A Weblog Dedicated to the Discussion of the Christian Faith and 21st Century Life

A Weblog Dedicated to the Discussion of the Christian Faith and 21st Century Life
I do not seek to understand that I may believe, but I believe in order to understand. For this also I believe, –that unless I believed, I should not understand.-- St. Anselm of Canterbury (1033-1109)

Wednesday, November 25, 2009

The Quotable C.S. Lewis #24: The Problem with Full Hands

"If the first and lowest operation of pain shatters the illusion that all is well, the second shatters the illusion that what we have, whether good or bad in itself, is our own and enough for us. Everyone has noticed how hard it is to turn our thoughts to God when everything is going well with us. We 'have all we want' is a terrible saying when 'all' does not include God. We find God an interruption. As St. Augustine says somewhere, 'God wants to give us something, but cannot, because our hands are full-- there's nowhere for Him to put it.' Or as a friend of mine said, 'We regard God as an airman regards his parachute; it's there for emergencies but he hope he'll never have to use it.' Now God, who has made us, knows what we are and that our happiness lies in Him. Yet we will not seek it in him as long as he leaves us any other resort where it can even plausibly be looked for. While what we call 'our own life' remains agreeable we will not surrender it to Him. What then can God do in our interests but make 'our own life' less agreeable to us, and take away the plausible source of false happiness."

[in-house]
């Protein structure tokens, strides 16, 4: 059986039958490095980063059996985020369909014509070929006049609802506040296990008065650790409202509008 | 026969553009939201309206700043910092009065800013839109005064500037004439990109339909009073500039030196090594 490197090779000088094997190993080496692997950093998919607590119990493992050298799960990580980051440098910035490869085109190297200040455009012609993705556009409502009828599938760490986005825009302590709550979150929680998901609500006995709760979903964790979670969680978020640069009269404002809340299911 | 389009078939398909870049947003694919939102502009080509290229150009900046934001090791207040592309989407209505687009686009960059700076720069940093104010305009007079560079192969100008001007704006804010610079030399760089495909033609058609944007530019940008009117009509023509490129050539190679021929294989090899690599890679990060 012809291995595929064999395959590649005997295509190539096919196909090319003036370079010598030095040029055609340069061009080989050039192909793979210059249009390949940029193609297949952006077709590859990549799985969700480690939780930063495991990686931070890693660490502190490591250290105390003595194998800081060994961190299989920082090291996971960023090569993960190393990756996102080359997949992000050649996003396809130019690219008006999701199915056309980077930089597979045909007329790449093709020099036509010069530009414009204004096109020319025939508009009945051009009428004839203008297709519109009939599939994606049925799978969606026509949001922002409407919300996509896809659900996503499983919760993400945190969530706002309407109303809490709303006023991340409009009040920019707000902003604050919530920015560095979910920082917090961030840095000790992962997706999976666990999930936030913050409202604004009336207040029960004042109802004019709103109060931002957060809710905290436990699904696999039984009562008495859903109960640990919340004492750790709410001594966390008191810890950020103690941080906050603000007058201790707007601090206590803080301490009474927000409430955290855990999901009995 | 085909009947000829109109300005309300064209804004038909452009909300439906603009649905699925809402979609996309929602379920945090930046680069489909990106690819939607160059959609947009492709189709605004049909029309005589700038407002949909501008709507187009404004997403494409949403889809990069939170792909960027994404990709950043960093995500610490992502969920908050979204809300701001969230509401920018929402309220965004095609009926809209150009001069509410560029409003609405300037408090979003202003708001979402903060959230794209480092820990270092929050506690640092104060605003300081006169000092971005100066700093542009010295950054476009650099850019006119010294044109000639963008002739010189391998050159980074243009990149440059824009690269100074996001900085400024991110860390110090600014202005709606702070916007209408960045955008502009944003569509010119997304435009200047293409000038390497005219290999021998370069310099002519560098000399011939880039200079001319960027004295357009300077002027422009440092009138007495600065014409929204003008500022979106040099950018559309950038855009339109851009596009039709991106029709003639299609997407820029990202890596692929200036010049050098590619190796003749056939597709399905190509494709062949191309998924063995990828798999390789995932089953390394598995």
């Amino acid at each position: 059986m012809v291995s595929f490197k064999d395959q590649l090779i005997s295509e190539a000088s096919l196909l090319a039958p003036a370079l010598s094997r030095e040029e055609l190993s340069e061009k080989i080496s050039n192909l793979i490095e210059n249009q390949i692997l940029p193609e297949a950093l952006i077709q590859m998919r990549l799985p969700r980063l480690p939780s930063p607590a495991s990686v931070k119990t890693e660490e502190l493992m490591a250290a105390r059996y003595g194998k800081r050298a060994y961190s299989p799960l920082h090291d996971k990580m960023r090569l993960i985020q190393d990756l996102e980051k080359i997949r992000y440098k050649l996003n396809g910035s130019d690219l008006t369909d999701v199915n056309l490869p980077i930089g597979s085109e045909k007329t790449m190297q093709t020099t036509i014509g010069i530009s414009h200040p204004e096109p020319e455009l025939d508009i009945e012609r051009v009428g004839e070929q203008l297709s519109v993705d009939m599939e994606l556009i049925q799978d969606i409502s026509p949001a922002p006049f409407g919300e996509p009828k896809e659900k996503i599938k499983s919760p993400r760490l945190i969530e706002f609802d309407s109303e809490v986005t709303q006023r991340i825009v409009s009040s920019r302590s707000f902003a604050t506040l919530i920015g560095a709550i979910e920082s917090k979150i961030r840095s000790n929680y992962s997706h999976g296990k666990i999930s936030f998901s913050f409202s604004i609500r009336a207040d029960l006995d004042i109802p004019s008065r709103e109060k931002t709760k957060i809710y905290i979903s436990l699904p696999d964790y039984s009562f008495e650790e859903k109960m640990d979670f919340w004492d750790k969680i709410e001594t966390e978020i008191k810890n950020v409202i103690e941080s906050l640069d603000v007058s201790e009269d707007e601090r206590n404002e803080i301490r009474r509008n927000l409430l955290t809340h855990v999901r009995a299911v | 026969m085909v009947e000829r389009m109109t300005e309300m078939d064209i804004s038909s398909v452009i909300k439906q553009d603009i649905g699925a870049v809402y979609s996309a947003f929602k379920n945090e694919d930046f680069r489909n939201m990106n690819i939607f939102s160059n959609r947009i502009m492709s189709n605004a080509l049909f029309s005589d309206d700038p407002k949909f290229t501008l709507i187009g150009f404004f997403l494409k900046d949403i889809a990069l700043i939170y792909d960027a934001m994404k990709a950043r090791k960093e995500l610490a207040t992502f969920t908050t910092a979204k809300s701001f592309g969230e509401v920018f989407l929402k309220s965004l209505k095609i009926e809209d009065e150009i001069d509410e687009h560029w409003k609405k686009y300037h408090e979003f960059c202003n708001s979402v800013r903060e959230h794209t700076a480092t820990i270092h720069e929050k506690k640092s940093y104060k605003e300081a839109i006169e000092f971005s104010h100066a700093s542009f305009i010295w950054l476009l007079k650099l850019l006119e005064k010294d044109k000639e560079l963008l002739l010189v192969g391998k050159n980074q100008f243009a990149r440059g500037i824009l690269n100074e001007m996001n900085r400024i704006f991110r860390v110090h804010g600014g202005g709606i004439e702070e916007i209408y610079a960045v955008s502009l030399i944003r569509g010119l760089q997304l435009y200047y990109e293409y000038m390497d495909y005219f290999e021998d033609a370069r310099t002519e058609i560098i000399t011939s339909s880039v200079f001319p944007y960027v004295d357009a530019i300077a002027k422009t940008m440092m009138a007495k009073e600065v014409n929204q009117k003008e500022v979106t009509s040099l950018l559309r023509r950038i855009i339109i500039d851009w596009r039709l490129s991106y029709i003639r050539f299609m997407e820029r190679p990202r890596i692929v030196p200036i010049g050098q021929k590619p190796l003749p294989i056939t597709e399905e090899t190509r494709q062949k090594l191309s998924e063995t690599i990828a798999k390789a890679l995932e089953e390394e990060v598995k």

--The Problem of Pain


Angie Van De Merwe said...

People who believe this are a danger to others, because their belief becomes a justification to do "evil" for another's good. ("Evil" being control of another's life).

I do not believe that suffering turns one to God, unless that is a predisposition in the first place. Christians should not be in the business of "control" or "making judgments" about another's life. .

No one can understand another's situation or life completely. We should seek to be responsible for our own life in the way we think is best. And whether that included God or not. The Taliban should not be a "moral example" for Christians.

Unknown said...

I would in this short bit like to point out a personal opinion to Angie Van De Merwe: It would sound to someone who doesn't know you that you hold a particular grudge against feeling "controlled". On that point I whole-heartedly agree.

However, it would appear (again to a complete stranger) that your grudge has defined the lens with which you chose to read Mr. Lewis' writing. See I don't believe that he is trying to justify poor behavior from one person towards another, but rather pointing out that for those who claim to believe in God, they ought not to regard Him lightly. Or to say it another way, I believe that Mr. Lewis' point is to say that on some occasions, pain in one's life serves to bring an awareness of a need and that like any need, we ought to provide for that need regularly rather than wait until need becomes desperate.